Dennis Storzek 
 
 



Re: Hygrade ~1600 series

Douglas Harding
 

Actually the tankcars are marked Jacob E Decker JEDX 50-73, leased from North American Car Co.

 

Doug Harding

www.iowacentralrr.org

 

From: main@RealSTMFC.groups.io <main@RealSTMFC.groups.io> On Behalf Of Schuyler Larrabee via groups.io
Sent: Monday, May 17, 2021 10:54 PM
To: main@RealSTMFC.groups.io
Subject: Re: [RealSTMFC] Hygrade ~1600 series

 

Interesting tank car off to the left, also marked “Hygrade.”

 

Schuyler

 

From: main@RealSTMFC.groups.io <main@RealSTMFC.groups.io> On Behalf Of Douglas Harding
Sent: Monday, May 17, 2021 11:45 PM
To: main@RealSTMFC.groups.io
Subject: Re: [RealSTMFC] Hygrade ~1600 series

 

I do have one photo of a HyGrade reefer, circa 1929. The attached photo is of the loading area of the Decker meat plant in Mason City, from a Decker Brochure. The reefer with the prominent “Decker” on the side is actually a Mather Reefer leased to HyGrade, the reporting marks are partially visible on the end of the car. The late Richard Hendrickson made the identification.

 

 

From: main@RealSTMFC.groups.io <main@RealSTMFC.groups.io> On Behalf Of Douglas Harding via groups.io
Sent: Monday, May 17, 2021 10:23 PM
To: main@RealSTMFC.groups.io
Subject: Re: [RealSTMFC] Hygrade ~1600 series

 

This is what I have on HyGrade the company. I do not have anything on their reefers, and all my reference material is packed for an upcoming move.

 

Hygrade Food Products dates back to the 1800s. To Central Hanover Bank & Trust in 1929

 

The Storm Lake IA plant was opened in 1935 by Kingan & Co of Indianapolis and Nash Brothers. Kingan bought out Nash Brothers in 1937. Kingan was purchased by HyGrade in 1952.

 

In April 1982, IBP bought the old Storm Lake plant from Hygrade for $2.5 million. The Storm Lake workers were not welcomed back. Hundreds applied for positions at the new plant, but fewer than thirty were hired. Wages averaged $7 per hour, or $14,600 per year – less than half the average salary of the old workers. IBP imported a largely immigrant work force to man the plant.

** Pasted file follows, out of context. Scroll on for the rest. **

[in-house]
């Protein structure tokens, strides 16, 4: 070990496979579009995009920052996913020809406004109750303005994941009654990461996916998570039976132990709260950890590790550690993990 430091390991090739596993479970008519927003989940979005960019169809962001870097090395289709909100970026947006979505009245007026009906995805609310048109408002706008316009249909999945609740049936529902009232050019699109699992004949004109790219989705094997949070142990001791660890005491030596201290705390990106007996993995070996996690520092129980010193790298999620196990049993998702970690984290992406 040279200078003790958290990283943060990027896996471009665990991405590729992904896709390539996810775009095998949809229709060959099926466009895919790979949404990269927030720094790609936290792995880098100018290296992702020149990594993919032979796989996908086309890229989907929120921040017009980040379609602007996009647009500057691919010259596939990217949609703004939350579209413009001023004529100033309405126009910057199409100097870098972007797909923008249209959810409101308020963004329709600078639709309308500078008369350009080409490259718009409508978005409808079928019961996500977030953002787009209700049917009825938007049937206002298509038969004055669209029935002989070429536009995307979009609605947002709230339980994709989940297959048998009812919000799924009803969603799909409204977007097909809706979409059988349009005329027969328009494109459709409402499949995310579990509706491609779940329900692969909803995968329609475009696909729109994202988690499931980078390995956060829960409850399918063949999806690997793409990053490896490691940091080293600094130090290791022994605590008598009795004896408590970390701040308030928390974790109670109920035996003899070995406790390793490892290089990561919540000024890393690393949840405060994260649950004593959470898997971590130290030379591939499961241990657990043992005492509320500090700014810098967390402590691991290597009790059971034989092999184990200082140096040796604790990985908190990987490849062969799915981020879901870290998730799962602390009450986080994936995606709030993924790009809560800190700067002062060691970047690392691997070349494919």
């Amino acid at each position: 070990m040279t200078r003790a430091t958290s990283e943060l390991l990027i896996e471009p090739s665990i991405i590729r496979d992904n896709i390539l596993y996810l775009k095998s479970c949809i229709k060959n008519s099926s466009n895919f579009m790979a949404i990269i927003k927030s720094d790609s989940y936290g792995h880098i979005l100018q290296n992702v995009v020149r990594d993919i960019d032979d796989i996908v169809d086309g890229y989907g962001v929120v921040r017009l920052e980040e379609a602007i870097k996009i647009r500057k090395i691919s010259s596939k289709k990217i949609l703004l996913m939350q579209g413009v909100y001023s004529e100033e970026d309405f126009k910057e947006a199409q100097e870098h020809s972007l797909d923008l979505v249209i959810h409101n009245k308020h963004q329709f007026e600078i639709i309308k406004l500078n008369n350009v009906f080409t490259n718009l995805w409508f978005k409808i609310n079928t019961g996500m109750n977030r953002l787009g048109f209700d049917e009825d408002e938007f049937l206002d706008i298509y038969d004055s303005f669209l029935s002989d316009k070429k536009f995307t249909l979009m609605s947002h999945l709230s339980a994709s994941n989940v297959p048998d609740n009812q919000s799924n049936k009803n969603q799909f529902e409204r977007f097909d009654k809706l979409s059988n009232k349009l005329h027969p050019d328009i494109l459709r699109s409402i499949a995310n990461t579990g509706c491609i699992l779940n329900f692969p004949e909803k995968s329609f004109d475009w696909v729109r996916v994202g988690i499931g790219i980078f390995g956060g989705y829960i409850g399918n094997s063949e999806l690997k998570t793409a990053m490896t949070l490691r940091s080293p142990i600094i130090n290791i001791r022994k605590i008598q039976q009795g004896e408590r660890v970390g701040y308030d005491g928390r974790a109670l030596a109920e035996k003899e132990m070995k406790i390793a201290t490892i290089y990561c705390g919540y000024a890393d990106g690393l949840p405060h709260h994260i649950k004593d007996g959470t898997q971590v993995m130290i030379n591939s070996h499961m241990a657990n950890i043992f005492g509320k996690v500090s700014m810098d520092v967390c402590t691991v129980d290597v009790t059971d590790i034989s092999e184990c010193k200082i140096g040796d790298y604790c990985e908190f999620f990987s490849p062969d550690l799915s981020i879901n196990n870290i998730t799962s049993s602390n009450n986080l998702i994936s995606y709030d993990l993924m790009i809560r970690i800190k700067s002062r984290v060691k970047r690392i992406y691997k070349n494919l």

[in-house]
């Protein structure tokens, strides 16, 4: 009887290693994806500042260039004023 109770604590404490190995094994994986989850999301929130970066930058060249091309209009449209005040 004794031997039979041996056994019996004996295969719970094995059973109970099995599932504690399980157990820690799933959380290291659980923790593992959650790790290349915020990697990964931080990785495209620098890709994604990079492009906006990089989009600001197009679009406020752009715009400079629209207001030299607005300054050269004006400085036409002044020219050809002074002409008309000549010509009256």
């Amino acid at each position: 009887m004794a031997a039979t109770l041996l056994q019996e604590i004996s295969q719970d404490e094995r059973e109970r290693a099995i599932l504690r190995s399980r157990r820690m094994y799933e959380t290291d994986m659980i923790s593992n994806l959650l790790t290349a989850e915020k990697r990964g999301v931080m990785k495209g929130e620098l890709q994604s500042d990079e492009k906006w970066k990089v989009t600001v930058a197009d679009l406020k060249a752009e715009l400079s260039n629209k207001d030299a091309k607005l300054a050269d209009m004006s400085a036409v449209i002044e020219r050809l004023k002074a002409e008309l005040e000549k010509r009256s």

Hygrade purchased Carstens Packing Co of Tacoma WA in 1952 and closed the plant in 1990. Carstens was the largest independent meat packer on the west coast.

 

 

HyGrade purchased Kingan of Indianapolis in 1954

 

HyGrade acquired F Schenk & Sons of Wheeling OH

 

Hygrade sold to Sara Lee in 1989

 

 

From: main@RealSTMFC.groups.io <main@RealSTMFC.groups.io> On Behalf Of Steve SANDIFER
Sent: Monday, May 17, 2021 8:40 PM
To: main@RealSTMFC.groups.io
Subject: Re: [RealSTMFC] Hygrade ~1600 series

 

I don’t know how correct it is, but Red Caboose produced a Mather wood meat reefer with Hygrade on it about 20 years ago. I have one HFPX 2793. I believe Hygrade was formed in 1951. I look forward to this discussion.

 

 

J. Stephen Sandifer

 

From: main@RealSTMFC.groups.io <main@RealSTMFC.groups.io> On Behalf Of nyc3001 .
Sent: Monday, May 17, 2021 4:08 PM
To: main@RealSTMFC.groups.io
Subject: [RealSTMFC] Hygrade ~1600 series

 

Hi guys,

On Terry Link's canadasouthern site is a consist with two HFPX reefers numbered 1614 and 1618. Does anyone have more information about this series? I would like to model a Hygrade's reefer but know little about them.

-Phil Lee


Re: Hygrade ~1600 series

Schuyler Larrabee
 

Interesting tank car off to the left, also marked “Hygrade.”

 

Schuyler

 

From: main@RealSTMFC.groups.io <main@RealSTMFC.groups.io> On Behalf Of Douglas Harding
Sent: Monday, May 17, 2021 11:45 PM
To: main@RealSTMFC.groups.io
Subject: Re: [RealSTMFC] Hygrade ~1600 series

 

I do have one photo of a HyGrade reefer, circa 1929. The attached photo is of the loading area of the Decker meat plant in Mason City, from a Decker Brochure. The reefer with the prominent “Decker” on the side is actually a Mather Reefer leased to HyGrade, the reporting marks are partially visible on the end of the car. The late Richard Hendrickson made the identification.

 

 

From: main@RealSTMFC.groups.io <main@RealSTMFC.groups.io> On Behalf Of Douglas Harding via groups.io
Sent: Monday, May 17, 2021 10:23 PM
To: main@RealSTMFC.groups.io
Subject: Re: [RealSTMFC] Hygrade ~1600 series

 

This is what I have on HyGrade the company. I do not have anything on their reefers, and all my reference material is packed for an upcoming move.

 

Hygrade Food Products dates back to the 1800s. To Central Hanover Bank & Trust in 1929

 

The Storm Lake IA plant was opened in 1935 by Kingan & Co of Indianapolis and Nash Brothers. Kingan bought out Nash Brothers in 1937. Kingan was purchased by HyGrade in 1952.

 

In April 1982, IBP bought the old Storm Lake plant from Hygrade for $2.5 million. The Storm Lake workers were not welcomed back. Hundreds applied for positions at the new plant, but fewer than thirty were hired. Wages averaged $7 per hour, or $14,600 per year – less than half the average salary of the old workers. IBP imported a largely immigrant work force to man the plant.

 

 

Hygrade purchased Carstens Packing Co of Tacoma WA in 1952 and closed the plant in 1990. Carstens was the largest independent meat packer on the west coast.

 

 

HyGrade purchased Kingan of Indianapolis in 1954

 

HyGrade acquired F Schenk & Sons of Wheeling OH

 

Hygrade sold to Sara Lee in 1989

 

 

From: main@RealSTMFC.groups.io <main@RealSTMFC.groups.io> On Behalf Of Steve SANDIFER
Sent: Monday, May 17, 2021 8:40 PM
To: main@RealSTMFC.groups.io
Subject: Re: [RealSTMFC] Hygrade ~1600 series

 

I don’t know how correct it is, but Red Caboose produced a Mather wood meat reefer with Hygrade on it about 20 years ago. I have one HFPX 2793. I believe Hygrade was formed in 1951. I look forward to this discussion.